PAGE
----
In the past, we’ve covered how vital your engine oil is. It truly is like the lifeblood of any car. But have you ever had a seemingly random warning that your engine was low on oil? How did you handle it?
Perhaps your car warns you that it’s low on oil fairly often and you’re having to top it off between oil changes. What confuses many is that there won’t be any sign of an oil leak on the ground where the car is regularly parked. Some of our customers have even reported needing to top it off and then repeat the process multiple times between each of their oil changes.
Certainly then, considering how vital the correct type of oil and the right amount of oil is, this is a dangerous problem that could lead to engine damage if it were to go uncorrected. But where is the oil going? How can you be sure that you have the right amount in the motor when you top it off and how can you fix the problem so you can stop having to worry?
Have you noticed your vehicle constantly low on oil and you don’t see any oil leaking on the ground? Are you adding more than a quarter of oil in your vehicle between oil changes and you don’t know why? Hi, I’m Nancy at Kneble’s Auto Service Center. Your vehicle may be burning oil. Now the two most common reasons vehicles burn oil are that oil passes through piston rings, therefore, burning through the tailpipe producing a blue smoke or possibly oil is leaking from dried cracked valve seals. Potential causes for both these problems are vehicles with high mileage, not maintaining your vehicle properly, or the age of the vehicle. Now piston rings help seal the combustion chamber preventing gases from escaping along with the keeping the oil out of the chamber. This allows for optimum engine power.
Now, valve seals also keep the oil from leaking into the combustion chamber. These repairs can be expensive, therefore, it may be cheaper just to add oil to maintain the proper oil level. This is the most economical option. Check out our weekly videos every Wednesday at 12:30 on different subjects such as what does the check engine light mean or is overheating my car damaging the engine. Thank you for watching and feel free to schedule an appointment on our website, or by phone, or stop in at 5473 Somers Point Road in Mays Landing. And when you call us, you can call (609) 625-3286. Thank you.
A warning light about low oil or low oil pressure is never a good sign as we’ve talked about already, but when you combine that with no noticeable leak under the vehicle that’s when we start worrying about oil being burned up inside the engine.
However, there are a few other things you can look for that will give you some indication of the source of the problem. Noticing any of the following symptoms before your car warns you that it needs oil is a great way to potentially save yourself thousands in repairs.
First, do you smell anything strange? Sometimes the oil being burnt up can be very pungent and the location where you smell it can tell you something too. Is it most noticeable behind the car or inside the car?
Second, take a look at your exhaust when the car is first started and again after revving it. Do you see a blueish colored smoke? That’s a clear indication that a substantial amount of oil is getting into the combustion chamber.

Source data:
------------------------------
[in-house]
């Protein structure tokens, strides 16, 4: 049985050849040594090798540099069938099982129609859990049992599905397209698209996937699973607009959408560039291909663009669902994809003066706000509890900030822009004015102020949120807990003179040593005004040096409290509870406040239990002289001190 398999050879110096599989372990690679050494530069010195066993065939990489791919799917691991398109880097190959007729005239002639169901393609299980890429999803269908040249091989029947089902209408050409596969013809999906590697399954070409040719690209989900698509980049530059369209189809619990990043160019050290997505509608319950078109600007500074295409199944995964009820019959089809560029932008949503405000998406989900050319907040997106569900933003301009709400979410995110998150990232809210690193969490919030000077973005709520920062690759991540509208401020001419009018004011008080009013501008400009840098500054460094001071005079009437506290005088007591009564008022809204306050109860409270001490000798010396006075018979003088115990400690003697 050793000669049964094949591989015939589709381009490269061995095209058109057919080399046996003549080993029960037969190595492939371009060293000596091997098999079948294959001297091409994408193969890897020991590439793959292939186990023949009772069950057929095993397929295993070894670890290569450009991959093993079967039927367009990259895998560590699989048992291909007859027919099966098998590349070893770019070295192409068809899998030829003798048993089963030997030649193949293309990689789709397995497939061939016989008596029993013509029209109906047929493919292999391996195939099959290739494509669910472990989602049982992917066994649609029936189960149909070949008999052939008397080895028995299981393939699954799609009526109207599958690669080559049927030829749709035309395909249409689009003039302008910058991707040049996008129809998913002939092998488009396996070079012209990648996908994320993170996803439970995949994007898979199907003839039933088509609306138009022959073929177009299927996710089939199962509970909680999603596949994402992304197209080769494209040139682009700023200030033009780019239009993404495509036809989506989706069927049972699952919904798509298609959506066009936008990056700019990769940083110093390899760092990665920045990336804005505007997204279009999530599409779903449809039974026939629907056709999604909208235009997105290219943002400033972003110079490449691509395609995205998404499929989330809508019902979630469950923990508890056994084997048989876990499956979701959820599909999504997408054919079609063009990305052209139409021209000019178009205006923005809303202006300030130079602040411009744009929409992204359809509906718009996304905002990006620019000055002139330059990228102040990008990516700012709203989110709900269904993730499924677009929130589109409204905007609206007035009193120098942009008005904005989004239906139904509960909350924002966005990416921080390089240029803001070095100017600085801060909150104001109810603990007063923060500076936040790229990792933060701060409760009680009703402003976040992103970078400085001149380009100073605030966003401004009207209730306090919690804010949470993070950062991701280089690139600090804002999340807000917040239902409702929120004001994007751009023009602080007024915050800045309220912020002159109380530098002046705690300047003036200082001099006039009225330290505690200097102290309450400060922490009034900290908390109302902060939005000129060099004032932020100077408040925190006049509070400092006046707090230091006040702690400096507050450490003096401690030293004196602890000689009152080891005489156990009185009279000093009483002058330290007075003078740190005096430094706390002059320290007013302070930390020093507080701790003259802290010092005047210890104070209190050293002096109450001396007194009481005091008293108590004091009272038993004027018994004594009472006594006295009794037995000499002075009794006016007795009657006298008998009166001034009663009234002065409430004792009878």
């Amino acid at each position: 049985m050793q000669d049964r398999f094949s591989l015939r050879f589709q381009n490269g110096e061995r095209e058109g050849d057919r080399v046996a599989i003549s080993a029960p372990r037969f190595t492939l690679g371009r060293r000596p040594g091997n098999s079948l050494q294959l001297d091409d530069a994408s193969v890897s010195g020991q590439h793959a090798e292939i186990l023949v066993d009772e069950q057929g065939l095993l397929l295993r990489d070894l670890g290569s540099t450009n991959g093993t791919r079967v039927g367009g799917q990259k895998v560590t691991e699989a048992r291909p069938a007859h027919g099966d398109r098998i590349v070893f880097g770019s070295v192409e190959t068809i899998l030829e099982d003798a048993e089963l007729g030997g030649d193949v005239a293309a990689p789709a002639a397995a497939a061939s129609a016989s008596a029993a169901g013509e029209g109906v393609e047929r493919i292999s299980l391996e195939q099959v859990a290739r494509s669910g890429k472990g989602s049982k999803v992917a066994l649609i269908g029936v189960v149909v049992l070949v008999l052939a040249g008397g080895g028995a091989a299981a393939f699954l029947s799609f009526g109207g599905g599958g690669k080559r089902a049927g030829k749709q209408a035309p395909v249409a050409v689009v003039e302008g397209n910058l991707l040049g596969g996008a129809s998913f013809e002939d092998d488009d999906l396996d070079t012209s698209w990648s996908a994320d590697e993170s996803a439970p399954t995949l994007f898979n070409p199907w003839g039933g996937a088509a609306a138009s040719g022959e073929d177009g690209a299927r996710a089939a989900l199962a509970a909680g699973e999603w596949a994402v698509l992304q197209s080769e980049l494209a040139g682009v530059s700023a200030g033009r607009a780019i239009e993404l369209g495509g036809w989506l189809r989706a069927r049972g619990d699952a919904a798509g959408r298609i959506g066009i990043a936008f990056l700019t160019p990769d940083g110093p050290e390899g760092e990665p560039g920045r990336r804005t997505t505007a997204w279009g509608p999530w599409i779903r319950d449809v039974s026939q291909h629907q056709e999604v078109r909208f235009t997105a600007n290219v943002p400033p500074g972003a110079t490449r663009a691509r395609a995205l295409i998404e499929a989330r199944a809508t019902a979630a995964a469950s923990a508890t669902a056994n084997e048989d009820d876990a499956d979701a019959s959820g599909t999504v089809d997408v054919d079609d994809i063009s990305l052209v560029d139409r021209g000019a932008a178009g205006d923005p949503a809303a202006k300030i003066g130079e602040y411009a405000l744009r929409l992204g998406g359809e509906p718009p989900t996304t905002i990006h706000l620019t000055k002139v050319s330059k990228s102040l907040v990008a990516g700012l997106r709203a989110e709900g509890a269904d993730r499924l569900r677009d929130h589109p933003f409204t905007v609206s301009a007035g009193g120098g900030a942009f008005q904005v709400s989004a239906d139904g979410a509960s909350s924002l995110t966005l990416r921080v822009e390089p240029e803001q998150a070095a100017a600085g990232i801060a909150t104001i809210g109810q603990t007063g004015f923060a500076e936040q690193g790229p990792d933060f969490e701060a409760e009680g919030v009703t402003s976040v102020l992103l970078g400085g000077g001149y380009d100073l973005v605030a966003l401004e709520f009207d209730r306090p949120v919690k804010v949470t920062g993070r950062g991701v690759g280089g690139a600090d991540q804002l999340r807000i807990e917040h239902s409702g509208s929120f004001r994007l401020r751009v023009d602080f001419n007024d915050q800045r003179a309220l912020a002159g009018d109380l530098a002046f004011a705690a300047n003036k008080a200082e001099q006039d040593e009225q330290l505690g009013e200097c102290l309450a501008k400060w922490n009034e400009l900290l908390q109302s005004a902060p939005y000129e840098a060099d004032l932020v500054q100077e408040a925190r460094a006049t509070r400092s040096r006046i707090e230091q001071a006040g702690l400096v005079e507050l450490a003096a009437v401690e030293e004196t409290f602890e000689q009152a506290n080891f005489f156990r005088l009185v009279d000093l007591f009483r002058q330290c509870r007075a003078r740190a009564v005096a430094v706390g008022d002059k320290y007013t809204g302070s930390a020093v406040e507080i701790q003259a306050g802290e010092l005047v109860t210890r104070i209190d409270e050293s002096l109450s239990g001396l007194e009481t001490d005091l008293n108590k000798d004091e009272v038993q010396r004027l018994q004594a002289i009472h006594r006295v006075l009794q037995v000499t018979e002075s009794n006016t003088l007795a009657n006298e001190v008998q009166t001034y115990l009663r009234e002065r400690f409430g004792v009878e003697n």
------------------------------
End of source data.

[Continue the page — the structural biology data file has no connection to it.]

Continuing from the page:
Third, if it’s running rough that may be another indication that there’s enough oil in the cylinder to foul up the spark plugs and cause a misfire.
Any of these symptoms means it’s time to make an appointment as soon as possible.
Sometimes gaskets like the ones found under your valve covers will leak and allow the oil to seep out of the engine. In some rare cases that oil drips onto the exhaust and burns up before ever reaching the ground. That causes the burning smell symptom and of course, leaves no trace on the ground itself.
Worn Piston Rings
Piston rings are precisely what they sound like. They are installed around the pistons and help to keep oil out of the combustion chamber and fuel out of the crankcase. When they wear down they start to allow little droplets of oil up into the cylinder and when that oil is burnt up it produces the blue smoke mentioned earlier.
Failed PCV Valve
The PCV or “Positive Crankcase Valve” allows some of the air in the crankcase to be recycled into the intake to improve emissions. It also keeps the correct amount of atmospheric pressure in the crankcase itself. When it fails the pressure builds too high and can force oil past seals and into the combustion chamber.
Worn Valve Guides
The valves in your motor have small circular gaskets around them that allow the valve to move freely while keeping the oil out of the combustion chamber. When those start to wear out small amounts of oil will seep past those seals and be burned up as you drive down the road.
Each of these parts provides an integral function to your engine. Whether it’s providing the proper pressure inside your engine or simply keeping oil out of the combustion chamber both are incredibly vital to keeping oil where it belongs and your engine happy and healthy.
The best solution to all of these issues is replacing whatever part is responsible for the loss of oil. It can be very difficult to pinpoint exactly which of the above-mentioned issues is causing your problem.
That’s exactly why we’re here. Call or schedule an appointment with us here at Knebles Auto at Mays Landing and not only will we find the true cause for your oil loss, but we’ll be able to fix it for you at a cost that will keep the most money in your pocket possible.